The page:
Do connexin proteins form gap junctions?
Connexins are a family of at least 15 proteins that form intercellular membrane channels of gap junctions and allow diffusional movement of ions, metabolites, and potential signaling molecules. These structural molecules play important roles in bidirectional communication between the oocyte and granulosa cells.
How are gap junctions formed?
Gap junctions are formed by head to head docking of hexameric assemblies (connexons) of tetraspan integral membrane proteins, the connexins. these channels cluster into polymorphic maculae or plaques containing a few to thousands of units.
What are tight junctions made of?
Tight junctions are composed of a branching network of sealing strands with each strand acting independently from the others. The major types of proteins in junctions are the claudins and the occludins.
What is the function of connexin?
Connexins are a family of at least 15 proteins that form intercellular membrane channels of gap junctions and allow diffusional movement of ions, metabolites, and potential signaling molecules. These structural molecules play important roles in bi-directional communication between the oocyte and granulosa cells.
What are gap junctions made of?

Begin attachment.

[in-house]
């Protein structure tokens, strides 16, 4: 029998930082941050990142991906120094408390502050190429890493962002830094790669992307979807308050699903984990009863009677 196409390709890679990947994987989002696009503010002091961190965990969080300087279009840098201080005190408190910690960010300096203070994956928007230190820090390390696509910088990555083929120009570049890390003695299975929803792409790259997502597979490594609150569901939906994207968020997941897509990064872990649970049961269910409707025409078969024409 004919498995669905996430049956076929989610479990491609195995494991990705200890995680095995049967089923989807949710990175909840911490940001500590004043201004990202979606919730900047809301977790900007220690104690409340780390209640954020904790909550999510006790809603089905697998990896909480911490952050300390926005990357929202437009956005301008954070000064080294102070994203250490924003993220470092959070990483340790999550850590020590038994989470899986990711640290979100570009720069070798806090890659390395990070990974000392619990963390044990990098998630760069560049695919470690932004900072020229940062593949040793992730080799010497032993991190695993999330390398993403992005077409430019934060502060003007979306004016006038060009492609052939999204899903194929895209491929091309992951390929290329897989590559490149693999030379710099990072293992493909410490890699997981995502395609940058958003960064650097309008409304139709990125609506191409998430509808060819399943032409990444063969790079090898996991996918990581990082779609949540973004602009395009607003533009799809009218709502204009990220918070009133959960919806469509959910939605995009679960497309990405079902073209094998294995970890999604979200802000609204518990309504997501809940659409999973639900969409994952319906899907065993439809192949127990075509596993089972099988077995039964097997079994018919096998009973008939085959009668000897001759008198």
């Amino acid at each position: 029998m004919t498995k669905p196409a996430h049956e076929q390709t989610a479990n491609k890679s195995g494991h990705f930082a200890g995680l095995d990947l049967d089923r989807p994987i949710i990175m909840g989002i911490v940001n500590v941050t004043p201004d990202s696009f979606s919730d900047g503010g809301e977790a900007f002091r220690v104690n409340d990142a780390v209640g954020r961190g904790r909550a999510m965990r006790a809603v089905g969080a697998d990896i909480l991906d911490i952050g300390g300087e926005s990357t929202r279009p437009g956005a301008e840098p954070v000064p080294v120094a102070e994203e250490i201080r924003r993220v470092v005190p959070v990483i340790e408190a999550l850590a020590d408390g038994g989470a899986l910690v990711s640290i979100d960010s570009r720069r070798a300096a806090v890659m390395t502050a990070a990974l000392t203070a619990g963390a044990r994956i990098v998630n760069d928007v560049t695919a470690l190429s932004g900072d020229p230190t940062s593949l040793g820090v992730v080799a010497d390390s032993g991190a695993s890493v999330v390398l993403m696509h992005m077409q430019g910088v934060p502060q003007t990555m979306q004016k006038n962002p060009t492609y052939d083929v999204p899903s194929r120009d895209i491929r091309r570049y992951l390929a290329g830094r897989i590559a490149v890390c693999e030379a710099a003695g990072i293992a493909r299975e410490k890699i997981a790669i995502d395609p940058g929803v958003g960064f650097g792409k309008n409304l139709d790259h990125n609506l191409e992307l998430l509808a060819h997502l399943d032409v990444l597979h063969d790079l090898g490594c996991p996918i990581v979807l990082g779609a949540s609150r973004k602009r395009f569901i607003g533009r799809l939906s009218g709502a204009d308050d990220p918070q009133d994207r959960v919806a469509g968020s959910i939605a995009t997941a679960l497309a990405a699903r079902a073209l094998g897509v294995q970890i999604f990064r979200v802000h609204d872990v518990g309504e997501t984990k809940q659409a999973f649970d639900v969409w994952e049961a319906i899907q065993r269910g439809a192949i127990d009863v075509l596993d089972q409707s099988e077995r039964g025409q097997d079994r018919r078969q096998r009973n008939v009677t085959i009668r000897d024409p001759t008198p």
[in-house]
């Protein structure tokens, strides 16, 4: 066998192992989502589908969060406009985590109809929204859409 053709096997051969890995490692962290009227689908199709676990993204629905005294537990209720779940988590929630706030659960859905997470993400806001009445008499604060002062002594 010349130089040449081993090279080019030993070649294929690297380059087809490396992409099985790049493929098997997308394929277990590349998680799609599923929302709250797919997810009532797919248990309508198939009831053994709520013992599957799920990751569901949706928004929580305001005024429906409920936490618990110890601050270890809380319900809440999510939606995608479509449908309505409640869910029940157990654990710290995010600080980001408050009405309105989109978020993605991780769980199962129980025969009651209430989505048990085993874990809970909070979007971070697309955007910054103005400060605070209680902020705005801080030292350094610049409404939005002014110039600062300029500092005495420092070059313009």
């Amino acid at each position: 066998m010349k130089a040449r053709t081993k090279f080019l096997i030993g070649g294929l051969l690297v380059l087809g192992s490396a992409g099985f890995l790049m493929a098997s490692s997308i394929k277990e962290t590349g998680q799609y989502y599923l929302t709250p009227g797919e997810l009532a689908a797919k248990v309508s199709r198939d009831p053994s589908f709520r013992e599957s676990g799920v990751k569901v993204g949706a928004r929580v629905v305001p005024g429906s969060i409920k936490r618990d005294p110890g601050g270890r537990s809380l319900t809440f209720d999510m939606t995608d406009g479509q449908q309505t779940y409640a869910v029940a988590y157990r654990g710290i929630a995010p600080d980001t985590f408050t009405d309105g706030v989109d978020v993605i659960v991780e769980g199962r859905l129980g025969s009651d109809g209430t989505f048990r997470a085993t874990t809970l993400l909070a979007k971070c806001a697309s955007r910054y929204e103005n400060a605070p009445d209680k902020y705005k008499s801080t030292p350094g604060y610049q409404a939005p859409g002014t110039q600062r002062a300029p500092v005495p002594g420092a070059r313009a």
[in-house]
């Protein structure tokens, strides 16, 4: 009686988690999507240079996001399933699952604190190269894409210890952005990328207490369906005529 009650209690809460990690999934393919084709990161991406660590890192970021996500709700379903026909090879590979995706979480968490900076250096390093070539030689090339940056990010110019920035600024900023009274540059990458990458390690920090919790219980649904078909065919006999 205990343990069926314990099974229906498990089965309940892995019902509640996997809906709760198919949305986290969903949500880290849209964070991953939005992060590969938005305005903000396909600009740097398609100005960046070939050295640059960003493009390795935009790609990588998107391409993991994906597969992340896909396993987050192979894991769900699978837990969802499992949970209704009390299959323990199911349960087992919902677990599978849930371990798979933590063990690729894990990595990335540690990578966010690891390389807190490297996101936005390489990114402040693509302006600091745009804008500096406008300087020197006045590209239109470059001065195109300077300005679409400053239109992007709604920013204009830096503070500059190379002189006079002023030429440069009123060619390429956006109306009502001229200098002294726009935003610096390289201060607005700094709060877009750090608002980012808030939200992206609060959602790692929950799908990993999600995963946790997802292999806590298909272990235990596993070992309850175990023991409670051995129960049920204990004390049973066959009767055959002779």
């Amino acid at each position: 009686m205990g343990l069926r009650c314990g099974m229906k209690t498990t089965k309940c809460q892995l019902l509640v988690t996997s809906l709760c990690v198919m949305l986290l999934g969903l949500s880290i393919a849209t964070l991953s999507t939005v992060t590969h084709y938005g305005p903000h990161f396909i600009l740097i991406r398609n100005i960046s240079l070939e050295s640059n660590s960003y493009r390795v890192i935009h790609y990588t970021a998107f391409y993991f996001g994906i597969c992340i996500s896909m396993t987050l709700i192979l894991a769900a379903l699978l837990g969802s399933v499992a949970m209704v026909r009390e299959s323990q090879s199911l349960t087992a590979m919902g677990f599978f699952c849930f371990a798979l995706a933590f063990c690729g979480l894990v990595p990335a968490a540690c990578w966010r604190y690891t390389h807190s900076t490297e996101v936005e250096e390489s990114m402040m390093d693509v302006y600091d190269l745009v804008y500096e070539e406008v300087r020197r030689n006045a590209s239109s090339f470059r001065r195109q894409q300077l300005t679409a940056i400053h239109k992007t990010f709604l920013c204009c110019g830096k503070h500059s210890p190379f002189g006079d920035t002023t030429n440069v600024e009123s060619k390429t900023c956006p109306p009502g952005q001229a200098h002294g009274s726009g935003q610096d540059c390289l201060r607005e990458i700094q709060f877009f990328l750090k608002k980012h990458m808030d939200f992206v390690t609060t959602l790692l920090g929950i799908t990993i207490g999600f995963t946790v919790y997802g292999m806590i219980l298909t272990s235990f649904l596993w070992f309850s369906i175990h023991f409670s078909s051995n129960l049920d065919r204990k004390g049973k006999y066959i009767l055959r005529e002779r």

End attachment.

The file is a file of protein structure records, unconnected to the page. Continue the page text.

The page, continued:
Gap junctions are plasma membrane spatial microdomains constructed of assemblies of channel proteins called connexins in vertebrates and innexins in invertebrates. The channels provide direct intercellular communication pathways allowing rapid exchange of ions and metabolites up to approximately 1 kD in size.
What is gap junction proteins?
Gap junctions are specialized intercellular connections between a multitude of animal cell-types. They directly connect the cytoplasm of two cells, which allows various molecules, ions and electrical impulses to directly pass through a regulated gate between cells.
What proteins are found in tight junctions?
Tight junction complex is composed of occludin and claudin proteins, adhesion junctions (integral membrane-bound cadherins and cytoplasmic accessory proteins, i.e., α and β catenin), JAM-1, and accessory proteins (ZO-1, ZO-2, ZO-3).
What are the two major proteins that comprise tight junctions?
Tight junctions contain two types of transmembrane proteins, occludins and claudins, which confer these functions (Fig. 3), and associated cytoplasmic proteins (Fig. 4) that may link tight junctions to the actin-cytoskeleton and the adherens junction.